Heute erscheint mit Blue das Debüt der Indiepop-Band COMMUNIONS. Exklusiv für Popmonitor haben die Kopenhagener die elf Tracks von Blue kommentiert…
COME ON’ I’M WAITING
Communions lyrics are usually a juxtaposition of different states of mind, more based on immediate impressions, rather than cohesive narratives. Also, when writing, the melody is usually what comes first, and in that way, many times certain lyrics kind of manifest themselves subconsciously. I think ‘Come On, I’m Waiting’ is a good example of that. There are different feelings conflicting with each other and playing off one another. I think the song is both an expression of freedom and liberation while also being one of alienation and claustrophobia. It’s sort of about waiting for an escape from the ambivalent ups and downs of everyday life into an altogether different form of clarity. The line “turn me into blue” also invokes the album title Blue, which for me, not only bears associations with a kind of clarity, but also with the inherent ethereal atmosphere or quality that I feel some of the songs have.
‘Today’ is about seeing the end in things before they even begin, which, most of the time, leads you into a stasis. I’m sure a lot of people are familiar with the feeling of over-analyzing a relationship to the point that nothing has the ability to surprise you anymore. In a way, I guess the song is about the passivity of thinking too much; about wishing there was a way to transcend anxieties about the future and so on, and just live.
PASSED YOU BY
Like some of the titles suggest — ‘Today’, ‘Eternity’, and ‘Alarm Clocks’ for instance — the passage of time is a theme that runs through many of the songs. I rarely write from solely my own perspective, and I’m not sure I necessarily was thinking of my own situation in this case, but the song is about time running out, and about being preoccupied with all the wrong things. It’s also about not knowing what you want. Or once you get what you think you want, you find out that it’s really something else you should have been paying attention to all along.
SHE’S A MYTH
With this one we wanted to make something really simple and straightforward. ‘She’s A Myth’ is a love song, but where the feelings aren’t necessarily mutual. In fact, the song is more concerned with dreams. Or rather, it deals with being fascinated with a someone, and the way that, that fascination seeps into considerations that are greater than oneself.
The rhythms on this song are quite different from anything we’ve done before. We wanted to make something that had more of a groove than a pounding rhythm. The lyrics deal with a strange mixture of nightlife and insomnia, inspired by the superficiality of nightlife, and the excessive thoughts that run through your mind before falling asleep.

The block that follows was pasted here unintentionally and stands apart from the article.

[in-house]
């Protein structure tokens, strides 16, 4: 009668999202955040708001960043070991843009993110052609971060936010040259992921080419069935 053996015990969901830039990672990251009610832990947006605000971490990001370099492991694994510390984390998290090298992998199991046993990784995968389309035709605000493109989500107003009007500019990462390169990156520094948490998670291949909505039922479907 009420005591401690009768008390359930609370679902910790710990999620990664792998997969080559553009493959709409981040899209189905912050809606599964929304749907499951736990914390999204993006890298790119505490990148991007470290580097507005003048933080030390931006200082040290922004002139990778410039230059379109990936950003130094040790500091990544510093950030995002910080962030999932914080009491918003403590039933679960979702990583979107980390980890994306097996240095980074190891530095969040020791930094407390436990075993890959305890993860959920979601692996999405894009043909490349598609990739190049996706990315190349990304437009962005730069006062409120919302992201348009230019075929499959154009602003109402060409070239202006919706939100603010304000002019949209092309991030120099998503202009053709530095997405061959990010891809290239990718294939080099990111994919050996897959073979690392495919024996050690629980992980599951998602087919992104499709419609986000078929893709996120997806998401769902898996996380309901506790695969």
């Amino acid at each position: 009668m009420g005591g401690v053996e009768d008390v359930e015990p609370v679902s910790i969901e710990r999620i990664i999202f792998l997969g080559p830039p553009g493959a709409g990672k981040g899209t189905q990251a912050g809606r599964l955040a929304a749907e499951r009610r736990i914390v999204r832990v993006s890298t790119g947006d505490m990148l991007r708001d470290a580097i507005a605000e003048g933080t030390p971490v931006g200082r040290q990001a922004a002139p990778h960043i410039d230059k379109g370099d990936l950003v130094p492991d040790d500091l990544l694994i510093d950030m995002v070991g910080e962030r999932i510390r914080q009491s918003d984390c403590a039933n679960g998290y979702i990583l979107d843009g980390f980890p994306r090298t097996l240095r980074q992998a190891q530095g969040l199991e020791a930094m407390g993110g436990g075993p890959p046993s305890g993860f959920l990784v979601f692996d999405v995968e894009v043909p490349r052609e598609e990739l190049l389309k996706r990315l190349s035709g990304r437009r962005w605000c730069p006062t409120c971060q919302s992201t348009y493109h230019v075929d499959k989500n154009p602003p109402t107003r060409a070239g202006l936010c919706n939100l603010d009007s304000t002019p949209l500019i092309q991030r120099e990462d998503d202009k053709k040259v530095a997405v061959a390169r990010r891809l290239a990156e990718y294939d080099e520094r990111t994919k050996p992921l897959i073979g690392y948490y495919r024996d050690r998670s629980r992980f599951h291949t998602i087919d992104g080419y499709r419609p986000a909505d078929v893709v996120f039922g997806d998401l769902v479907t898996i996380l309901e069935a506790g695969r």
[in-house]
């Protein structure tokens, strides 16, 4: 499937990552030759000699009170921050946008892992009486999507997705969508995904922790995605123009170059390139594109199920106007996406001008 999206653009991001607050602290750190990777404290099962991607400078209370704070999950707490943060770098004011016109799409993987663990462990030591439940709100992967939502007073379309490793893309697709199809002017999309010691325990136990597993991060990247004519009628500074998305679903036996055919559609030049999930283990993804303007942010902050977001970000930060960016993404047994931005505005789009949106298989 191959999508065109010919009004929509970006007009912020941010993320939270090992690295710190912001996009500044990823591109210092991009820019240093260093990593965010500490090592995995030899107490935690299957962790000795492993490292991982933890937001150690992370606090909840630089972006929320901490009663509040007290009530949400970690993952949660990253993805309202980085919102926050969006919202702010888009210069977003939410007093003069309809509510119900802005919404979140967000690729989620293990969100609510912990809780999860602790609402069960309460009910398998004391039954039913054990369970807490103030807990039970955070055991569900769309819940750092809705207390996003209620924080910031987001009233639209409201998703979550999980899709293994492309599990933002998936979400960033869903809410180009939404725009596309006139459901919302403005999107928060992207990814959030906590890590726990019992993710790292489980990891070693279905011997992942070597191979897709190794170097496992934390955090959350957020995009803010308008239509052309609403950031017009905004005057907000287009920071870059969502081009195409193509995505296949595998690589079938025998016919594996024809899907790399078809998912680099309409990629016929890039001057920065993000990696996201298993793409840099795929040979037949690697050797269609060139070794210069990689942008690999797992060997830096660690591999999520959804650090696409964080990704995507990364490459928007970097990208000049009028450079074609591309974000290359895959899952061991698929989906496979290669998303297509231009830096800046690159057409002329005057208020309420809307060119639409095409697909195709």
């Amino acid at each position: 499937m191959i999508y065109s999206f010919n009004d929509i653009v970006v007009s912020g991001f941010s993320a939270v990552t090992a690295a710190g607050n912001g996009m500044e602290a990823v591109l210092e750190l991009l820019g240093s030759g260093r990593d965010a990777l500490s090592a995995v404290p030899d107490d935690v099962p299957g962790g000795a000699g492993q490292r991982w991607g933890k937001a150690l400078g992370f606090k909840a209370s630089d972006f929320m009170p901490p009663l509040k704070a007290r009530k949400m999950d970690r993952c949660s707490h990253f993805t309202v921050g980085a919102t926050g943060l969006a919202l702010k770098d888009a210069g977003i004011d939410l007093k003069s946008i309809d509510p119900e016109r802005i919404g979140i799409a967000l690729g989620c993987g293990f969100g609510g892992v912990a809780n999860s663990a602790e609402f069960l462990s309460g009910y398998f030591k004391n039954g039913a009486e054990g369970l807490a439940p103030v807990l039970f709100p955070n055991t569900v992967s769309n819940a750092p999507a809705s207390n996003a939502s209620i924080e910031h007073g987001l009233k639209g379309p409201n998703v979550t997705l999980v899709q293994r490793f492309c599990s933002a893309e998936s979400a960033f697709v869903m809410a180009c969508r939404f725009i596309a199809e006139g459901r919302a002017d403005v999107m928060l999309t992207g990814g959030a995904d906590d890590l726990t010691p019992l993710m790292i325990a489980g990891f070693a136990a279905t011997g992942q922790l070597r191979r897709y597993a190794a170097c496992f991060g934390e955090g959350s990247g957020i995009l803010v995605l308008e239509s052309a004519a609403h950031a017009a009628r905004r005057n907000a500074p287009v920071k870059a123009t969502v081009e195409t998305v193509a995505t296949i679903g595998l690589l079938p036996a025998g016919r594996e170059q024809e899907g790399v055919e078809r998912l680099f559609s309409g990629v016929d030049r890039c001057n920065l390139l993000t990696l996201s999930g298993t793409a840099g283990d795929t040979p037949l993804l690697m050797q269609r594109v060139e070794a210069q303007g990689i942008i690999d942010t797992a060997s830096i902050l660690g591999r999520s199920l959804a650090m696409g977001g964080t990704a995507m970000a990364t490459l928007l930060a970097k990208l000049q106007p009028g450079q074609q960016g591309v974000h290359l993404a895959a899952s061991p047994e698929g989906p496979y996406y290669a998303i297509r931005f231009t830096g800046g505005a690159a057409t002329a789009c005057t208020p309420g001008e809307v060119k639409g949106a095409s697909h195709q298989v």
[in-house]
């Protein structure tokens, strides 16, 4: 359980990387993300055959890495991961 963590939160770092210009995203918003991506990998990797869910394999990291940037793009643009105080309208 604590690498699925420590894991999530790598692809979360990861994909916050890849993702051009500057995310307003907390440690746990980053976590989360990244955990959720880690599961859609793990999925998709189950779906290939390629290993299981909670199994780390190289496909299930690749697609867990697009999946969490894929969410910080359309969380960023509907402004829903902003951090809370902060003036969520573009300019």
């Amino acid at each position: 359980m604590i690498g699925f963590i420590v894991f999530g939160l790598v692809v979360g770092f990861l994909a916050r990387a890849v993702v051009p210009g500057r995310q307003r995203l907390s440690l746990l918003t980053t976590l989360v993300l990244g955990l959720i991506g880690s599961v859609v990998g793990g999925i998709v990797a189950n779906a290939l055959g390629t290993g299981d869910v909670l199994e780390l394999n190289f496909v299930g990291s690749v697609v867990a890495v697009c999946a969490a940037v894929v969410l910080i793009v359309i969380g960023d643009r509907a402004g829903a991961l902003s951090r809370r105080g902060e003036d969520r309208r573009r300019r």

GOT TO BE FREE
This song kind of sticks out on the record, not only because it is longer, but also because some of the rhythms and riffs are, to a certain degree, almost blues-inspired. I think the song has a liberating and decadent aura to it. The lyrics to this song were inspired by our drummer, who, when he was younger, tended to live a very hedonistic lifestyle, at least compared to myself. I know that it’s also his favorite song from the record. Coincidence?
DON’T HOLD ANYTHING BACK
We kind of took a chance with the intro, incorporating bongos and so on. But I think it works. In terms of the sound, I think it has a unique blend of warmth and melancholy. It’s brooding, while being and life-affirming, in its message, at the same time.
TAKE IT ALL
This song is inspired by being broke and owing money away. I kind of imagined a scenario of what it must be like being in total debt to one’s girlfriend. I think this one, along with ‘Got To Be Free’, have a more hard-edged essence, and offer a nice contrast to the more strictly pop-influenced songs on the record.
IT’S LIKE AIR
’It’s Like Air’ centers around a boy-girl relationship, but is more about opening up to the world, and transcending a kind of solipsism.
’Eternity’ can be thought of as life repeating itself endlessly, much like Nietzsche’s eternal recurrence. I think the song sort of parodies that way of thinking though. That is, in other cases, ‘eternity’ can be thought of as an escape from, or end to, time altogether; a sort of timelessness. It’s from that perspective that the song takes it point of departure, and kind of plays with those two ways of seeing the world.
This song also sticks out on the record, in the sense that it almost feels like a ballad, at least the verses. It seemed like the right song to end the record, both in terms of its grandeur, and also in terms of its mantra, “start over.”
(Fat Possum / PIAS / Rough Trade)